Megan is a South African-based editor and in a career spanning 20 years, has worked on a wealth of television and film productions. Most recently Megan edited the critically-acclaimed film Eye in the Sky starring Helen Mirren and Alan Rickman. Megan also edited Tsotsi, Rendition, Otelo Burning, X-Men Origins: Wolverine amongst many more.
You dropped out of university to take a job as an apprentice in a cutting room. 10 years later you are editing Hollywood movies. What important things did you learn in those 10 years?
It was a little longer before I was editing Hollywood movies, nearly another 10 years. I edited a lot of South African television and movies before I got my ĎHollywood breakí. But it was my 10 years working as an assistant editor that gave me the solid grounding I needed to become an editor. I was lucky enough to assist when we were still cutting on film. I got to work in relatively large teams where I got to learn from people more experienced than myself, both assistants and editors. I learnt how to organize material in a way that helped the editing go smoothly. I learnt to watch the rushes and then cut them in my head. And then I would see how the editor would cut them and see where I would have gone wrong.
What got you your break as an editor?
My Ďbreakí came in fits and starts. A couple of editors gave me scenes to cut and so I starting learning that way. About five years after I started working, I was offered a very low budget kick-boxing movie to edit. It was still in the days of film. It wasnít very good and I wasnít ready to edit a whole film or for the politics that entailed. I think I was 22 or 23 at the time. I got fired after a couple of weeks. It was a good lesson. I went back to assisting with a little more humility, realizing I still had lots to learn.
Editing then started moving over to non linear and it became easier for me to try things out without cutting into the precious film rushes and I would practice a bit when I had time. An American TV series that was shooting and cutting in SA and I was assisting on gave me a full episode to cut and that became my first editing credit. And I discovered I wasnít too bad. In the five years since my first editing attempt, I had matured, learnt a whole lot more and my confidence had increased.
After that I tried to get editing work and leave assisting. I had to do both for a while. Then I got a cutting job on a South African series that was full time. Again with a big post crew, with other editors more experienced than me. I learnt a lot there, in a safe environment. Because I wasnít as experienced, I was given more time per episode than the other editors. I was nurtured, rather than thrown in the deep end. That really helped grow my confidence.
After 2 years of that I freelanced again. Did all sorts of jobs. Doccie/magazine type stuff, a few TV dramas, a soap, two small features. And then Gavin Hood interviewed me for ĎTsotsií, on the recommendation of a producer I had edited one of the features for. And I got the job. I think I got it because we had a very frank discussion about the script. I had some notes he didnít necessarily agree with, but he appreciated the challenge. I was obviously passionate about the script and he thought we would work well together.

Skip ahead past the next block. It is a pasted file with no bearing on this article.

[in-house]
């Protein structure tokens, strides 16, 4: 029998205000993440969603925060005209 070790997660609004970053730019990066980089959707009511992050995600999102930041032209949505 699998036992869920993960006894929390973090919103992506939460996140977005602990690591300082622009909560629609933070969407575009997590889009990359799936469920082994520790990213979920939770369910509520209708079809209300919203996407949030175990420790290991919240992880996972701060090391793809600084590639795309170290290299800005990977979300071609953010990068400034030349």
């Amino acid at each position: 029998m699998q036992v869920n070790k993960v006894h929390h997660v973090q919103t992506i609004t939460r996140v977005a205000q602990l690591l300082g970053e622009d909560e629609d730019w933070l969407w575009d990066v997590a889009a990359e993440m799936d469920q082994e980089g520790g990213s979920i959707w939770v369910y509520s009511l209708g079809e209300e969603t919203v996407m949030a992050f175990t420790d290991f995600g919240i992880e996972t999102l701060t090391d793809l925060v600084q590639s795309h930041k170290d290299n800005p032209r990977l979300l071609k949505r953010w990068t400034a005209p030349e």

A career journey is not just about learning the technical stuff. What business skills did you have to develop?
I donít know that Iíve developed any business skills along the way. Iíve tried to learn when to keep my mouth shut and when to speak up. And to fight hard to be paid what Iím worth. And to remember to invoice on time.
What do you think has kept your editing skills in demand?
Iím not sure. My experience, that I deliver. That I care about the projects I work on.
Technology means you can live in South Africa and edit films made anywhere. Do you ever become involved on set too?
Although the technology allows for remote editing, I usually work where the shooting is happening, budget allowing. And once the shooting is done, I need to work closely with the director, so I usually go where the director is. For example, Eye in the Sky was shot in Cape Town and then edited in LA so I moved to both places for that. (I live in Johannesburg).
I try to stay away from the day to day of set. I donít know that I have much to offer there. I prefer to make my editing decisions in the quiet of the cutting room. I find if Iím too involved on set, I become too invested in what happened there, rather than the cold hard reality of the rushes. Iíll visit a couple of times during the shoot to say hi but thatís it. I stay in touch with the director while theyíre shooting to say if I think things are working or not but otherwise I stay away. I also try to show them a few cuts along the way to see if weíre on the same page.
How long are you involved in the film-making process to when you deliver your final edit?
It really depends on the budget. I usually have a few meetings before we start shooting. And then start with the shoot. I cut alongside the shoot and then take a week after the shoot to get my first cut together. And then the real work begins, with the director. I work on some very low budget films in SA where the whole thing takes only 12 weeks. Not enough timeÖ Those also donít have money for me to be involved in the rest of post and I think the films suffer as a result. And then on the bigger ones, it can take up to a year. And I get to stay right to the end, overseeing the sound mix, grade, all deliveries etc. I always walk away from a film Iíve had maximum involvement with much more satisfied. Because a film is more than just the edit, it is also all the components which make the whole. And I feel I have something to add to that.
Do you make your own films or shoot photography?
No. Iím too busy. Iím a single mother and so I try to devote my downtime to my son.